Russian Economy Downgraded By Ratings Agency, Default Predicted


The U.S.-based credit rating agency called Fitch Ratings has now pinned Russia at “C,” meaning “near default” status, amid the intense volley of economic counter-measures that have been rolled out by governments worldwide in response to President Vladimir Putin’s invasion of Ukraine. Fitch Ratings now estimates that a Russian government default is “imminent,” “cautioning investors that it was careening toward an inability to make good on its debts,” as summarized by The Washington Post, outlining yet another marker of the country’s increasing economic isolation. The value of Russian currency has plummeted, and the Russian central bank’s access to its reserves of foreign currency has been sharply restricted amid the campaign to economically hold Russia accountable. Current circumstances threaten to strip Russian officials of foreign currencies with which to pay debts, which couldn’t be as effectively covered by Russia’s own currency.

Even Russia’s supply of its own money stands to be seriously limited by moves such as the decision by the United States to ban Russian energy imports. Outside of the U.S., other countries are planning to phase out their reliance on energy from Russia, setting up further economic draw-downs for the country. Fitch describes its “C” rating as for situations in which a “default or default-like process has begun, or the issuer is in standstill, or for a closed funding vehicle, payment capacity is irrevocably impaired.” As for Russia, the company added that the “further ratcheting up of sanctions… and proposals that could limit trade in energy increase the probability of a policy response by Russia that includes at least selective nonpayment of its sovereign debt obligations.” Russia has become the most-sanctioned country in the world, surpassing even North Korea. Putin put out a decree earlier this month that the Russian government could force certain debts to be repaid with Russian currency, although that move does not appear likely to stave off the apparent inevitable.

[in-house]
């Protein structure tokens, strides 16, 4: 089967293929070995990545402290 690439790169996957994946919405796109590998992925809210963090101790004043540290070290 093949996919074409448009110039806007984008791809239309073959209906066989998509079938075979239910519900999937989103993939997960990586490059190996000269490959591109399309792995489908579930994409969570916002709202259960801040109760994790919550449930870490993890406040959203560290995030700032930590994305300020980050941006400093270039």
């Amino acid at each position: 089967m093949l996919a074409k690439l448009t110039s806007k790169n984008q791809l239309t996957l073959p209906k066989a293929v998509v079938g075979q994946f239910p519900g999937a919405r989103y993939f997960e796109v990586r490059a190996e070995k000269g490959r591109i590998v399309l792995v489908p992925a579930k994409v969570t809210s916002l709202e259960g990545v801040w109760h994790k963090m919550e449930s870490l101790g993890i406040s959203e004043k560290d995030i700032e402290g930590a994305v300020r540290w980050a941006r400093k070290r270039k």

The Putin regime is standing by its military aggression against the people of Ukraine, even amid these serious economic consequences for the authoritarian leader’s country, where thousands have been arrested in recent anti-war demonstrations — and where authorities recently implemented new legal provisions allowing for prison sentences of up to 15 years for certain instances of spreading so-called fake news related to the war. Atrocities against the people of Ukraine are continuing to unfold; this Wednesday, Putin’s military personnel carried out what Ukrainian President Volodymyr Zelenskyy characterized as a “Direct strike of Russian troops at the maternity hospital” in Mariupol, where residents totaling in the range of hundreds of thousands have been struggling under repeated Russian attacks and loss of access to basic utilities like running water. Deputy mayor of Mariupol Sergiy Orlov said on Wednesday that more than 1,100 people had already died in his city alone.